New Olympic motto
The Olympic motto is “Citius, Altius, Fortius” or “faster, higher, stronger.”
It is about time to change it not just because the Latin motto has little to do with the Olympics.
Baron Pierre de Coubertin, the father of the modern Olympics, directly adopted it from a Parisian school, not even bothering to check it with the Greeks, originators of the games.
When the Games of I Olympiad, the official name of the 1896 Summer Games in Athens, Greece, took place, only 241 athletes from 14 countries competed in 43 events in nine sports. It was held in April so perhaps it should have been called the “Spring Games.”
Additional to differing views of historical fact, it seems right to change the motto because it sounds outdated.
Not altering it is tantamount to defying the evolution of the quadrennial games and insisting on adhering to the cloistered thinking and exclusive-club style mentality of the International Olympic Committee (IOC).
The IOC, rather the dark aspects of it, is a subject worth many columns from presenting a radical case for its abolition to looking at constructive ways to overhaul it. I will deal with these matters at a later date.
First, let’s consider why changing the motto is necessary.
It is supposed to represent the heart and soul of the games but doesn’t because the current motto only addresses the athletes, encouraging them to do better, and neglects the coming together of the international spectators.
No longer do the games belong to competitors alone. Equally, if not more so, they belong to the spectators who watch them in stadiums but more importantly to the millions of sports fans watching them through television all over the world.
In other words, the Olympic spirit, as we know it, is only possible through the mutual enthusiasm of athletes and spectators with the help of officials.
Regarding this, here is a suggestion for a new Olympic motto: seize the moment, lose gracefully and entertain at all costs.
Carpe diem applies to athletes, spectators and officials and calls on everyone to do their best.
Athletes should do their best in order to run faster, jump higher and be stronger than their opponents.
Such attempts sometimes end up with unexpected results. The odds were stacked against the Korean footballers when they met Great Britain in the quarterfinals. But Team Korea fought hard and won, making it to a first Olympic semifinal in the sport.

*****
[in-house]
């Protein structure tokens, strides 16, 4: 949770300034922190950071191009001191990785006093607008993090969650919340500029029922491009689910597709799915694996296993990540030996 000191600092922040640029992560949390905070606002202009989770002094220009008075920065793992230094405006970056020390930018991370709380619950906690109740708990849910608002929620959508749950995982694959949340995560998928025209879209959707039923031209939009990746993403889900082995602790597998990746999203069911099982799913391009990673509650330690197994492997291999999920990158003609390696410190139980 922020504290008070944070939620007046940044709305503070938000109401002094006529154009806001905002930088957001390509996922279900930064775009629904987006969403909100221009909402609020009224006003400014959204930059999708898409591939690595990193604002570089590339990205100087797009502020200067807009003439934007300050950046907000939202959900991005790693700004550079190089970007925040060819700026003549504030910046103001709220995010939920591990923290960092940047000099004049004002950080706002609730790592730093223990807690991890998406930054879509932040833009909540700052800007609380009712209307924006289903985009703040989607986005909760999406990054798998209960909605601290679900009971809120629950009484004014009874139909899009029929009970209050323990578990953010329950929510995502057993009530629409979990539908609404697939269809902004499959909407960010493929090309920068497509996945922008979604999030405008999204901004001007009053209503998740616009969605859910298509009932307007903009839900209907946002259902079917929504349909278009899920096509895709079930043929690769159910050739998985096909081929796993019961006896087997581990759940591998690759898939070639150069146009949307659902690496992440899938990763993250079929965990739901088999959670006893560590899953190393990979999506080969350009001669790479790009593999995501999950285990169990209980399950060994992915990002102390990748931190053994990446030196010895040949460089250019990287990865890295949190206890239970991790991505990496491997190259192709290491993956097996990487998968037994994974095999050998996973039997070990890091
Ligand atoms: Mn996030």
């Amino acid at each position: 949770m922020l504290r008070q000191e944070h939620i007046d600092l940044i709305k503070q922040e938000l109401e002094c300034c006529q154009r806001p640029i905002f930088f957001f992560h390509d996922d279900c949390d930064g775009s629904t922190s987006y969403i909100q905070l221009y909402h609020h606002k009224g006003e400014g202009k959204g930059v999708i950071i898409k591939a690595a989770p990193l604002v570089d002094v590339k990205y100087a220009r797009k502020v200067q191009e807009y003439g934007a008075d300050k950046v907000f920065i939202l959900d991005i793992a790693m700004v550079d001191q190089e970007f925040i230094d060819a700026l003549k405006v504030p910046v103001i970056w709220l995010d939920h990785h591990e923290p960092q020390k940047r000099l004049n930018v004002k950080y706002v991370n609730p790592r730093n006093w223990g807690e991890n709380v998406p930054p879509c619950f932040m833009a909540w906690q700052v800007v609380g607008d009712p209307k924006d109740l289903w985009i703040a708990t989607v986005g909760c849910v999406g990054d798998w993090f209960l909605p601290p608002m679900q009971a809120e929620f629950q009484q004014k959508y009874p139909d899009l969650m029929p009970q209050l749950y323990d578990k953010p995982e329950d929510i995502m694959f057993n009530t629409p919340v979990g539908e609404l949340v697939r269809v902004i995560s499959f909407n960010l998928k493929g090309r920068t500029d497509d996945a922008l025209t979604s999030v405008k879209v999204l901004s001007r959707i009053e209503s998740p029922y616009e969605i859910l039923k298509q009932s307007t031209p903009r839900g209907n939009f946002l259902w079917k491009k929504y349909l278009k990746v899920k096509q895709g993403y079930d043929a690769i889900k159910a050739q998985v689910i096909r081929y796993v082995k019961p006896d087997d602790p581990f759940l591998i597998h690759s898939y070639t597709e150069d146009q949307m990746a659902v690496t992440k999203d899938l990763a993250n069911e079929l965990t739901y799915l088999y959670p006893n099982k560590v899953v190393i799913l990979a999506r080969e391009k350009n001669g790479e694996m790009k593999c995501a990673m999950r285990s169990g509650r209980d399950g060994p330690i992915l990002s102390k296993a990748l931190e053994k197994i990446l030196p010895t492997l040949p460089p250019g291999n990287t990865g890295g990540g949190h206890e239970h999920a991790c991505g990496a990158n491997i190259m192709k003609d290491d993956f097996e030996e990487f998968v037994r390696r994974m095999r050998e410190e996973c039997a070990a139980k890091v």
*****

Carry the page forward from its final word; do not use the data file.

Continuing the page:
Now they are considering how to best handle Brazil and advance beyond all expectations. This is where the Olympic spirit challenges human essence, pushing people to defy preset limits and go one step higher.
Spectators should root for their country’s competitors until their voices are hoarse and their palms are red.
Despite the eight hour time difference between here and London, Koreans cheer as they watch their nation’s athletes on big outdoor screens from midnight to dawn. They jump out of their seats and even embrace strangers when they see a good performance and heave a collective sigh when the other team scores or an event is lost. Moreover, in the end, they unite to applaud athletes irrespective of their country of origin for the wholehearted efforts they make.
Korean judoka Kim Jae-bum and German Ole Bischoff captured that spirit when they fought in the under-81 kilogram division. Bischoff’s gentlemanly conduct after he was defeated was greatly praised. That’s the catharsis of competition in its purest form.
Officials should keep their eyes peeled not to make mistakes. Do we need to talk about this further?
Fencer Shin A-lam was robbed of a medal when a judge made a biased call. What about the changed ruling by judges and a referee following a judo bout? The trio raised blue flags for a Korean judoka one moment and then reversed their decision in the next. Still, we know that occasional officiating errors are part of the games.
Losing gracefully is a must in this multimedia age.
Two former Korean Olympic champions, swimmer Park Tae-hwan and weightlifter Jang Mi-ran, are perfect examples.
Park was looking for back-to-back Olympic titles in the men’s 400 meters freestyle. He was disqualified after a false start but reinstated hours later in what proved to be an emotional roller-coaster ride. He appeared in control and eventually won the silver medal. His aplomb may have gained Park more kudos than if he had won.
Jang didn’t even win a medal but she made a teary farewell statement, “I did my best so I don’t have any regrets.” The media accepted this strong woman’s tears and gave her well-deserved praise.
Yelena Isinbayeva, Russia’s two-time Olympic pole vault champion, brought herself to smile at the cameras, even after she settled for a bronze, ending her bid for a third gold medal. Park, Jang and Isinbayeva all acted gracefully even in defeat.
Usain Bolt, the world’s fastest man who won his second 100-meter title, is “the” entertainer. Spectators are happy not merely because he breaks world records but also because he entertains us with comical expressions and bold gestures. The Jamaican is the life of the party and invites us all to it.
I am not waiting for the IOC to call me anytime to negotiate intellectual property rights for my suggested new Olympic motto. And even if it didn’t, I wouldn’t be upset, but its members should know they would be doing so at their own risk.